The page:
Gang Gang Dance

New York, New york

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Near the dawn of this millennium, Gang Gang Dance were the very skin of New York’s bleeding musical edge. Compatriots of vivid re-constructionists like Black Dice, Animal Collective, and Akron/Family, Gang Gang Dance created intense, ecstatic gyres of noise and soul, dub and techno, post-punk and pop. Lizzi Bougatsos laced her versatile voice around the orchestrated bedlam, her alien sense of soul serving as the connective tissue between all those elements. From the diffuse madness of the introductory collection Revival of the Shittest to the warped world of sound on their 2008 breakthrough Saint Dymphna, which backed a grime verse with Cecil Taylor-style piano and Outkast-sized bass, Gang Gang Dance suggested breathless new possibilities for what music could become in an age where online searches made almost everything instantly accessible.

But not long after releasing its debut for the venerable label 4AD, 2011’s Eye Contact, Gang Gang Dance seemed to vanish. After that seven-year absence, they have returned right on time with Kazuashita, a ten-track expedition that at once confirms their trailblazing status as polyglots and urges everyone else to take it a bit easy. In the years since Gang Gang Dance’s appearance, their brand of globetrotting hyperrealism has been mainstreamed, from Drake’s jumps between genre to Rihanna’s highly selective sampling of au courant sounds. They disappeared during and reappeared after the Obama years, too, stumbling back into a world where their borderless vision of culture seemed to have been stunted by international walls and trade barriers.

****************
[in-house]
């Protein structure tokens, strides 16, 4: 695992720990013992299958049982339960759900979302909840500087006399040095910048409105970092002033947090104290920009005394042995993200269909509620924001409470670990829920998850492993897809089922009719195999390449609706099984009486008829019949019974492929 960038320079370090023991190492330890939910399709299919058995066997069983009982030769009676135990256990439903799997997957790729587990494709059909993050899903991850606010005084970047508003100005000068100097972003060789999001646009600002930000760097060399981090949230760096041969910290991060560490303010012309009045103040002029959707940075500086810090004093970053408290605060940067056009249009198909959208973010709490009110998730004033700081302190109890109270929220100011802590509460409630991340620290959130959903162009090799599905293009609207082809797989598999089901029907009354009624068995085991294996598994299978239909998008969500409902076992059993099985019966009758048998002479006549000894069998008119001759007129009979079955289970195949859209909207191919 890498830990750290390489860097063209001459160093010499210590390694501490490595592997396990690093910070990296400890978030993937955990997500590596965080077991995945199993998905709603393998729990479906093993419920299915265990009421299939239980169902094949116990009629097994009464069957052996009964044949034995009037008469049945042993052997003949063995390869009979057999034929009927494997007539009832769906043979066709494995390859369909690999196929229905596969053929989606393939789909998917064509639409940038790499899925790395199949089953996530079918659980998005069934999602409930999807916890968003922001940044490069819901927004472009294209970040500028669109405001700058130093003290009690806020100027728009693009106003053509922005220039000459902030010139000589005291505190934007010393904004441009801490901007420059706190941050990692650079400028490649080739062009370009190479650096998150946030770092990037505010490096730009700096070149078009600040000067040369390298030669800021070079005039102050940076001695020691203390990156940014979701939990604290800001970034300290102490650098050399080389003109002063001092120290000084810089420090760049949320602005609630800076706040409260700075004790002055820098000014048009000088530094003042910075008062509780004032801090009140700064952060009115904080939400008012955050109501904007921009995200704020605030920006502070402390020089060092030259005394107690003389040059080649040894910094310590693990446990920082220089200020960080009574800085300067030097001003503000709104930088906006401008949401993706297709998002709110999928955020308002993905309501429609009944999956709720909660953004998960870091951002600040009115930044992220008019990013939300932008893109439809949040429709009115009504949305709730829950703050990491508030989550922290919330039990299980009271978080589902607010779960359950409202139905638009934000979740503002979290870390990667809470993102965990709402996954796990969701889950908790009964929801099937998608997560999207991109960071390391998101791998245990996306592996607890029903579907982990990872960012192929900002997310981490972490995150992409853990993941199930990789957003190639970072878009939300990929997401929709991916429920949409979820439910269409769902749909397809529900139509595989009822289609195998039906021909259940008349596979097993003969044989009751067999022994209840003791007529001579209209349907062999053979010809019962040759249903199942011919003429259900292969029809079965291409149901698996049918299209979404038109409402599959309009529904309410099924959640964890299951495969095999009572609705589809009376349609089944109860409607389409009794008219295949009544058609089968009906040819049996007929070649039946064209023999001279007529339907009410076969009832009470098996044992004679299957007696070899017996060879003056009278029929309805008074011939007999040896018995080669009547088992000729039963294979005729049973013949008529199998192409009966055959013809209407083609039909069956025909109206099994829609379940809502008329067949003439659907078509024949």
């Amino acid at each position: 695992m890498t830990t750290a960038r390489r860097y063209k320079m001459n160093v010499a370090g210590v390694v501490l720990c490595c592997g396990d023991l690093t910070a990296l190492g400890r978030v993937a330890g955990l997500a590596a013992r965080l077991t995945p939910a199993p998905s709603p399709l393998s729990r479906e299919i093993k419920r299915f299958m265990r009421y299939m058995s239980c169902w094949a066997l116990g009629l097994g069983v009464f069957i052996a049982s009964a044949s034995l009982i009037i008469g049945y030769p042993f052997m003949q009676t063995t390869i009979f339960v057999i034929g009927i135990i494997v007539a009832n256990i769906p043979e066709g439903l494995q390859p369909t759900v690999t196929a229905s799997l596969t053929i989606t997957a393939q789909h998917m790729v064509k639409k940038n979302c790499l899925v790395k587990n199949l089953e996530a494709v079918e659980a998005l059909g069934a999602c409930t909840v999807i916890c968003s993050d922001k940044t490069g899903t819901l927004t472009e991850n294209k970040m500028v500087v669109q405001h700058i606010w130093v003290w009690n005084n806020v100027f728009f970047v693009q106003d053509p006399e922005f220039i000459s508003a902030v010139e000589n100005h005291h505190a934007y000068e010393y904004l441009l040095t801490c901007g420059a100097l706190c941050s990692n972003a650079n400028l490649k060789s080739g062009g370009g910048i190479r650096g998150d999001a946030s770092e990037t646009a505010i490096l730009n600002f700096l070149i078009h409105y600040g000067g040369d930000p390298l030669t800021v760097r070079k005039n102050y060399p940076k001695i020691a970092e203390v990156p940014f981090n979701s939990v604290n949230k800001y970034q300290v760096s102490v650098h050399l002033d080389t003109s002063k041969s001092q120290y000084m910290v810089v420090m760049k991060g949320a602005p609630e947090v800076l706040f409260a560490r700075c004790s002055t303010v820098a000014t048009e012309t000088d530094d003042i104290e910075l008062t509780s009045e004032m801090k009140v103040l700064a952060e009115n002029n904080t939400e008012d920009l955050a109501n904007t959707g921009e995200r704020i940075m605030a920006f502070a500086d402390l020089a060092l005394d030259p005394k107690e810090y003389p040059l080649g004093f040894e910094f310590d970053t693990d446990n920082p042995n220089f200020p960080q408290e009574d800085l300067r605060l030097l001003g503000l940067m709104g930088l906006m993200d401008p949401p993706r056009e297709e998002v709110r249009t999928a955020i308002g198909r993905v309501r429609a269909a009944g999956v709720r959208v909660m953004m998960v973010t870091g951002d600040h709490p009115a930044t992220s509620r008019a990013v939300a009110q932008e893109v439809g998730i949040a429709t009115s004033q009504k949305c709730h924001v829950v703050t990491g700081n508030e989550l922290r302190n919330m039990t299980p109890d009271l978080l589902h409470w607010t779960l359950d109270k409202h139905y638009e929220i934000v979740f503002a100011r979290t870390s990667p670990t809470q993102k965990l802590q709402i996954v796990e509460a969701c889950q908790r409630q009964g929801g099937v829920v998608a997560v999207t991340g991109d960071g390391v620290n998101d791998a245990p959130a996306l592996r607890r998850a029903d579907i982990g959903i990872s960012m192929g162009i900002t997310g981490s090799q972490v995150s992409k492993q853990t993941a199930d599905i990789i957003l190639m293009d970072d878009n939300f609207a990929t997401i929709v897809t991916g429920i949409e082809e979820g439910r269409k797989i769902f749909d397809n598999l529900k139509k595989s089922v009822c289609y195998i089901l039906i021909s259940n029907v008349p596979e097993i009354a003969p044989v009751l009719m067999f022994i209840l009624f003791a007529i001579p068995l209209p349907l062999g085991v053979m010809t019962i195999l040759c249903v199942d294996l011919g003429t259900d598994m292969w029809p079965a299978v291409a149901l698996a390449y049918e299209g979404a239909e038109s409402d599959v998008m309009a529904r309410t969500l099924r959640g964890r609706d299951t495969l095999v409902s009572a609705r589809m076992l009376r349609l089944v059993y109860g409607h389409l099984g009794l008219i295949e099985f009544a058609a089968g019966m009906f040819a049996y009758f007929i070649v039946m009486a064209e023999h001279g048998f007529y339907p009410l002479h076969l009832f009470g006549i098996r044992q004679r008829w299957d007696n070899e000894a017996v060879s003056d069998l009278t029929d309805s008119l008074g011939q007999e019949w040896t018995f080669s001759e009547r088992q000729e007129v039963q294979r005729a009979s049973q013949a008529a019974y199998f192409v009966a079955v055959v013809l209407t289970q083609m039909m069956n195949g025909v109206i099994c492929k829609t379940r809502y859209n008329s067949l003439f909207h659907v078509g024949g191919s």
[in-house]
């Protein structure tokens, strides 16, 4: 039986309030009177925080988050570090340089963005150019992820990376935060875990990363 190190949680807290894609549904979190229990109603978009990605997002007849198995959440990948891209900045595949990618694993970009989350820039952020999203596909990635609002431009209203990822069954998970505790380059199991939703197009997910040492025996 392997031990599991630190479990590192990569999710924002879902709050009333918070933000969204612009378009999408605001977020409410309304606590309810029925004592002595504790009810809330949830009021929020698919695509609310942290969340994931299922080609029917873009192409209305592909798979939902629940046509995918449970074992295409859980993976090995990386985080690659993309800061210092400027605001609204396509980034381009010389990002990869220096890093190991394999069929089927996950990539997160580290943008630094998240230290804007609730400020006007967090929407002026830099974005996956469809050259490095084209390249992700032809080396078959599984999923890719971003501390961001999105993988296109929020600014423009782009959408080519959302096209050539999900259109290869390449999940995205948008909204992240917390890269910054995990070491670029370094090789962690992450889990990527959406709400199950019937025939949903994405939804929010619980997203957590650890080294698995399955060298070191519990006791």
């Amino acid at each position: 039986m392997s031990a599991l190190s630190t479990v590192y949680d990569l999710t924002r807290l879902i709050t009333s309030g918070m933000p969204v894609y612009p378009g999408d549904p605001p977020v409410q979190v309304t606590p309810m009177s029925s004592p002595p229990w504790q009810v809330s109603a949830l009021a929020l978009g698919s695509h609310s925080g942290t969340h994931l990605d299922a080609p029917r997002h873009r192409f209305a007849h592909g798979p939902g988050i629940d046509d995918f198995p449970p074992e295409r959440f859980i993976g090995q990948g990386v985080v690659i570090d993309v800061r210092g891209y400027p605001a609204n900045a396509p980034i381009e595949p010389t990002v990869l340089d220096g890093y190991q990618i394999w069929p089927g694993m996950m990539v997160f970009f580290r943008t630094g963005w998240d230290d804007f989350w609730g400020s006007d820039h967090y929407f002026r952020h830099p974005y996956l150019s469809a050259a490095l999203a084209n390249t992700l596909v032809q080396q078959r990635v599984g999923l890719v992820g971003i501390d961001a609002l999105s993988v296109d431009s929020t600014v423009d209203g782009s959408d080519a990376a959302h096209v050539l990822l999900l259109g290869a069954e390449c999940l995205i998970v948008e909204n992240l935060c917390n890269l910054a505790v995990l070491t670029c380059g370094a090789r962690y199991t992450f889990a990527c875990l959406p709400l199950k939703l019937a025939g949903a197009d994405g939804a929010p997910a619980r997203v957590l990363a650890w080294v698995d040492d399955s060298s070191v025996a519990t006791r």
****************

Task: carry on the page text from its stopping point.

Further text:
There is very little panic to Kazuashita, however, an album that applies Gang Gang Dance’s usually methodical approach to musical hopscotch with a welcome deliberation. Rarely rising above a soulful beckon, these songs pull you into their vision, welcoming with honey rather than driving away with vinegar before offering the band’s vision of wisdom. “J-TREE,” for instance, waltzes through the kind of dream pop that Phantogram turned into hits before drifting into a sample of Standing Rock representative Shiyé Bidzííl, telling his people’s truth about their land. It is a moment of pure musical triumph. Likewise, finale “Salve on the Sorrow” somehow conjures Sade, Sigur Rós, and U2, conspiring to create a kind of cosmic rock that’s bigger than isolated genres. Gang Gang Dance crosses borders we’ve artificially created without drawing attention to the effort, as if speaking multiple languages and playing multiple musical strains at once is as natural as breathing. They’ve never sounded cooler or more confident doing so than on Kazuashita, a welcome return for one of this young century’s most adventurous bands.